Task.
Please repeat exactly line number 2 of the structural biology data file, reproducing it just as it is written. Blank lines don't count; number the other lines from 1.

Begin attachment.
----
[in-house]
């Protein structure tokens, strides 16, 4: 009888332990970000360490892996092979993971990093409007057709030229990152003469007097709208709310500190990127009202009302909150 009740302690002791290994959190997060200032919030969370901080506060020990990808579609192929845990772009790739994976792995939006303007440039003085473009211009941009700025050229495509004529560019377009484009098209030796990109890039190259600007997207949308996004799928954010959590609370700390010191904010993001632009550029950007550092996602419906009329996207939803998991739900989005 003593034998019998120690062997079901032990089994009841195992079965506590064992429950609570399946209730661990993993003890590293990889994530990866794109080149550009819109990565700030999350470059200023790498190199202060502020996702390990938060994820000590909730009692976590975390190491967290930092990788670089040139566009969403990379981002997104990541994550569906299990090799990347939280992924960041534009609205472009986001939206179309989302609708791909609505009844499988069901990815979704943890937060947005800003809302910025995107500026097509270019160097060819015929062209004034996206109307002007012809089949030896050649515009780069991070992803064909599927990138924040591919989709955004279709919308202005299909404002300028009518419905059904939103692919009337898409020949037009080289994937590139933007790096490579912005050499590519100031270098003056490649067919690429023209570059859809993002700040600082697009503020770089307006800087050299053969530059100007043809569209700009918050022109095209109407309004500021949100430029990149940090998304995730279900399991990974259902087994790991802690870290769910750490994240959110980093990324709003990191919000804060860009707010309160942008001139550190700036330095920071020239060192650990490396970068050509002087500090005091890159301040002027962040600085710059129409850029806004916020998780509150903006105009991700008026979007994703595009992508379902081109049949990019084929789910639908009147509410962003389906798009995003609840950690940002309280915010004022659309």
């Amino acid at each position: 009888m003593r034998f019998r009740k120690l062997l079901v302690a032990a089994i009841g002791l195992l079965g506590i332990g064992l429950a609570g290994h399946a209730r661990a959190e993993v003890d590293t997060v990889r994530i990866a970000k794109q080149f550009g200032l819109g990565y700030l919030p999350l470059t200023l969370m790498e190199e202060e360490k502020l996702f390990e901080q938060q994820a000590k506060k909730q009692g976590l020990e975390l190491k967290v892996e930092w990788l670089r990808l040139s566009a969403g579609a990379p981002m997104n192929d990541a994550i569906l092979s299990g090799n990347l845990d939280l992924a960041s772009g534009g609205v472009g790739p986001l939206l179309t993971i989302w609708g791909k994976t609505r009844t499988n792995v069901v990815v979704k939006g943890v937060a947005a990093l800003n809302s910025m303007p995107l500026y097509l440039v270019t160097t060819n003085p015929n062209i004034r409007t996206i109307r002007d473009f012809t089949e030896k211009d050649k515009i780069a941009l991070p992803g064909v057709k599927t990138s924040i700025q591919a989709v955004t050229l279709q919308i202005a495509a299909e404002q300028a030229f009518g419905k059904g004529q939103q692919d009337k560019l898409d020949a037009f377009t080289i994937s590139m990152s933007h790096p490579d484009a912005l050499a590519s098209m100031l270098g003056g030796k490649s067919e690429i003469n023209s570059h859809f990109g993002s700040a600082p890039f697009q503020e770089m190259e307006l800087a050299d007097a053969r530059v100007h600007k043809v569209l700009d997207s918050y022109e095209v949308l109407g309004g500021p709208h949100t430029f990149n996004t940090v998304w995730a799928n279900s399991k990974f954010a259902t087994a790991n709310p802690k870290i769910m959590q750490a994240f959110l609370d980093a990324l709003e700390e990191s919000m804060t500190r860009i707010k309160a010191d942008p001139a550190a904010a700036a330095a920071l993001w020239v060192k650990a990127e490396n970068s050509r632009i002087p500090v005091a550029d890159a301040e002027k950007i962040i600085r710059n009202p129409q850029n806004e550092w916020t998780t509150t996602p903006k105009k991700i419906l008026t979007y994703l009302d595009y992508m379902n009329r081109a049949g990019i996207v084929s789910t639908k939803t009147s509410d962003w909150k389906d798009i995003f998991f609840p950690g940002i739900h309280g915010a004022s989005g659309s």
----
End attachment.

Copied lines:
């Protein structure tokens, strides 16, 4: 009888332990970000360490892996092979993971990093409007057709030229990152003469007097709208709310500190990127009202009302909150 009740302690002791290994959190997060200032919030969370901080506060020990990808579609192929845990772009790739994976792995939006303007440039003085473009211009941009700025050229495509004529560019377009484009098209030796990109890039190259600007997207949308996004799928954010959590609370700390010191904010993001632009550029950007550092996602419906009329996207939803998991739900989005 003593034998019998120690062997079901032990089994009841195992079965506590064992429950609570399946209730661990993993003890590293990889994530990866794109080149550009819109990565700030999350470059200023790498190199202060502020996702390990938060994820000590909730009692976590975390190491967290930092990788670089040139566009969403990379981002997104990541994550569906299990090799990347939280992924960041534009609205472009986001939206179309989302609708791909609505009844499988069901990815979704943890937060947005800003809302910025995107500026097509270019160097060819015929062209004034996206109307002007012809089949030896050649515009780069991070992803064909599927990138924040591919989709955004279709919308202005299909404002300028009518419905059904939103692919009337898409020949037009080289994937590139933007790096490579912005050499590519100031270098003056490649067919690429023209570059859809993002700040600082697009503020770089307006800087050299053969530059100007043809569209700009918050022109095209109407309004500021949100430029990149940090998304995730279900399991990974259902087994790991802690870290769910750490994240959110980093990324709003990191919000804060860009707010309160942008001139550190700036330095920071020239060192650990490396970068050509002087500090005091890159301040002027962040600085710059129409850029806004916020998780509150903006105009991700008026979007994703595009992508379902081109049949990019084929789910639908009147509410962003389906798009995003609840950690940002309280915010004022659309």